We’re all guilty of it. I may not be a fan, but this team basically dominates my life – what little of one I have – for the better part of 10 months a year, if not more.
Now in the midst of this brutal and record-setting losing streak, the frustration of fans is evident. You see lamentations and rants on Twitter and in blog comments. It’s not just the end of the season, but the end of the world.
But no matter how magnificent the win, no matter how painful the loss, in the end, our lives go on. Sometimes we forget that. Sometimes we become too caught up in the importance of it all, of series wins, of losing streaks, of on-base percentages and ERAs, of Cy Young Awards, of all-star appearances, of salary caps, of player call ups and prospect rankings.
There are times when we all need a Michael Pineda fastball to the ribs to wake us up and remind us that this is still just a game. Yes, it’s a great game, and for me probably the greatest game, but it is still only a game that was made to be played by children.
Today that fastball ribs came in just under 140 characters in this tweet from Dave Cameron of USS Mariner and Fangraphs.
He later explained his situation in more detail in this post for USS Mariner. From his piece …
I’m now in one of those situations. Last week, I was informed that I have Acute Myeloid Leukemia, a particularly nasty member of the cancer family. History has given my doctors all kinds of data about cure rates and life expectancy, and statistical analysis is helping them decide just what kind of chemotherapy I’ll be taking in a few hours, which I’m really thankful for.
But really, those numbers do nothing for me. I’m not going to be making very many decisions over the next few months. I’m just going to be rooting like crazy for the drugs to work. I need reasons for hope, and I won’t find much of that in the harshness of raw data.
Data isn’t always what is needed. If you’re a Pirates fan right now, does it help you at all to know that your team probably won’t keep this up? You’re not going to be making any decisions that will change the outcome anyway, so why not root for the outcome you want, even if it isn’t statistically probable?
Yeah, it kind of puts things in perspective. Doesn’t it? Maybe a 15 game losing streak or the MLB trade deadline doesn’t seem so life-altering.
I consider Dave Cameron a friend. In the time, I’ve been covering the Mariners I’ve gotten to know him as a professional colleague and as a person.
Before I first met him, he was this nebulous nerdy figure, a person obsessed with statistics (most of which I didn’t really know or care to understand), probabilities and analytics. He had this blog that was a must-read for all Mariners fans, and therefore all Mariners writers. It was a different, an important voice.
So I started reading USS Mariner, and I hated it. HATED IT.
Dave looked at a baseball in such a different way than I did. My first reaction was to disagree and disaparage. Why would I think of the game I loved in such a cold, numerical way. In my college playing days, the only stats I used to keep were hits and homers inside the bill of my hat next the initials of Mickey Mantle and the No. 7.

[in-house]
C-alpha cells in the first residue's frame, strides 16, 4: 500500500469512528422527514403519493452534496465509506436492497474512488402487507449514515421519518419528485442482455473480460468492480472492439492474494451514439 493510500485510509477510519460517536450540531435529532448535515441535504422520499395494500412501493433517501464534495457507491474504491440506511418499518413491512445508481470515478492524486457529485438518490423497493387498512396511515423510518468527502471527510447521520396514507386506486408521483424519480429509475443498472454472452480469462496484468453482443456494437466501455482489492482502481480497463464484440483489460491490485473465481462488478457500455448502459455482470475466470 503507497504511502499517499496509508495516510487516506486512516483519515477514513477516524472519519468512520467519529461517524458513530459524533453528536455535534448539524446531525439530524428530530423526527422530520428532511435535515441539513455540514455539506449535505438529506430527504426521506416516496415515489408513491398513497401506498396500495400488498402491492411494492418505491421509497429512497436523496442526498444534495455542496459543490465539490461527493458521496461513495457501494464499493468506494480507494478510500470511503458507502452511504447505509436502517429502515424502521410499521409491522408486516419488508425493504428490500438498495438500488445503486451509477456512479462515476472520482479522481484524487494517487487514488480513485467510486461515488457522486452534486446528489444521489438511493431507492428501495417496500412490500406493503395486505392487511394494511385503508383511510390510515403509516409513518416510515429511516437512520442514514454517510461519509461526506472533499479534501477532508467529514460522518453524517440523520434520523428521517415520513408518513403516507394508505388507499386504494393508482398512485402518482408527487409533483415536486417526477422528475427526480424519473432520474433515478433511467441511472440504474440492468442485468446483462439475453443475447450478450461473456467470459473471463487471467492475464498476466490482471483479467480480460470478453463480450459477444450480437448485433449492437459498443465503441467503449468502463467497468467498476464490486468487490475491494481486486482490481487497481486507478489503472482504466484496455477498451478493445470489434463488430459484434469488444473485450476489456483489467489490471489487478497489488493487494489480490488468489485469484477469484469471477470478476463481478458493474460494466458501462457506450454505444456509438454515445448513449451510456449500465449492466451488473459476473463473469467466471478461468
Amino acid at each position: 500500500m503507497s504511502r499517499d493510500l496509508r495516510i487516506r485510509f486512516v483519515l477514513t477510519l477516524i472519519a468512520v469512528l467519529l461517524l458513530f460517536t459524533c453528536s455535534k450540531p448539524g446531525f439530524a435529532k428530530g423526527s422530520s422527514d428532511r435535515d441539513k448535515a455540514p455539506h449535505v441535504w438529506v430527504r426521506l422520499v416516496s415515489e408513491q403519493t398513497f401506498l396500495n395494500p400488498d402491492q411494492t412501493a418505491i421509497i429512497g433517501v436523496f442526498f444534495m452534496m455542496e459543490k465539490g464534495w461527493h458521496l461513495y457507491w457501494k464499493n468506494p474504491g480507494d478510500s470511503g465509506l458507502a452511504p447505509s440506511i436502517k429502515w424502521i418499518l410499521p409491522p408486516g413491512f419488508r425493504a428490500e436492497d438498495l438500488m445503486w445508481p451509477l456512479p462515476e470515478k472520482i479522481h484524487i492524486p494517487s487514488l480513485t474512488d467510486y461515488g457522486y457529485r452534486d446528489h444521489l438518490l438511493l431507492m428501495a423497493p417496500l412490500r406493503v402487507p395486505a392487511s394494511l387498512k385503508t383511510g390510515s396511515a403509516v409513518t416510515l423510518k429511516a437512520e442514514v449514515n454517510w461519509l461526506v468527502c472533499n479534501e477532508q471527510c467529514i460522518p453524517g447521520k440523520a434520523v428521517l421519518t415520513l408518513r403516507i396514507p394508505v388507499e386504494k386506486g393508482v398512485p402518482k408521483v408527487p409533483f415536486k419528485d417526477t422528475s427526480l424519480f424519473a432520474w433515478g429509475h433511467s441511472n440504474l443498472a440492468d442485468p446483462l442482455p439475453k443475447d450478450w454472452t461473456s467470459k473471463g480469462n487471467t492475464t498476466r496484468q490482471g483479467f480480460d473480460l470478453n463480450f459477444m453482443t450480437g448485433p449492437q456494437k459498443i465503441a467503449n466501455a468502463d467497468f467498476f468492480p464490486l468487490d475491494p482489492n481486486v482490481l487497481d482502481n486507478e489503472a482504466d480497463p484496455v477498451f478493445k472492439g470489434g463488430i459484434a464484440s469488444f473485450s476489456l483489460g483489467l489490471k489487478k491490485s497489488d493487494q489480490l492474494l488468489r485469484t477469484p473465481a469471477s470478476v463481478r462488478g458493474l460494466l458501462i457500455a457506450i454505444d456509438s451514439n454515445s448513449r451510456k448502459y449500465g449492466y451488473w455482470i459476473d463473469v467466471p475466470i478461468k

OPS? WAR? UZR? BABIP? FIP? xFIP? Bah, who needed them? Certainly not me, I knew everything.
Then I realized, the reason I hated it was because I didn’t understand it. I didn’t grasp the stats and metrics he was using and the significance of them. I think it was something written by Joe Posnanski about sabermetrics that finally made me come around. The gist of it was this … baseball is great because you can look at it in so many different ways — and there are NO wrong ways. And to not acknowledge a viable and often informed take on baseball just because you didn’t understand it was just being uninformed and ignorant.
So I decided at that moment I wouldn’t be ignorant. I learned. I emailed him. I asked questions. I met him. We had lunch. We talked baseball. Suddenly the nebulous figure in my mind was replaced by an ordinary looking dark-haired guy with a Kermit the frog-ish voice, a surprising sense of humor and a passion for the game like me.
Do I agree with everything he writes? No. I’ve embraced many of the new metrics, but sometimes the old player in me comes screaming out. I’m sure he looks at some of the things I write, and shakes his head at my neanderthal thinking. I know he does. But that’s part of what is great about baseball is the debate and the types of relationships that can be built through it.
Like his work or not, we are all on the same team when it comes to the battle against cancer. Every person has had their lives touched by cancer in some way. It’s a cruel opponent that shows little mercy in its victories and unrestrained determination in its defeats.
What can you do?
Like Dave said in his post, donate blood and platelets to the Red Cross, donate a few dollars when you can to cancer research, volunteer, be a presence and keep up the fight any way you can.
For Dave, whether you believe in the power of good thoughts or prayers, send some his way. There are no statistics to prove they help. But this isn’t about statistics anymore, just ask him.
Statistics can be powerful, useful tools, and at times, they can be critical to understanding what to do. Other times, though, they’re useless, and so, for this situation, I say screw the data; I choose hope instead.
Good luck Dave, don’t give up hope. I know I wont.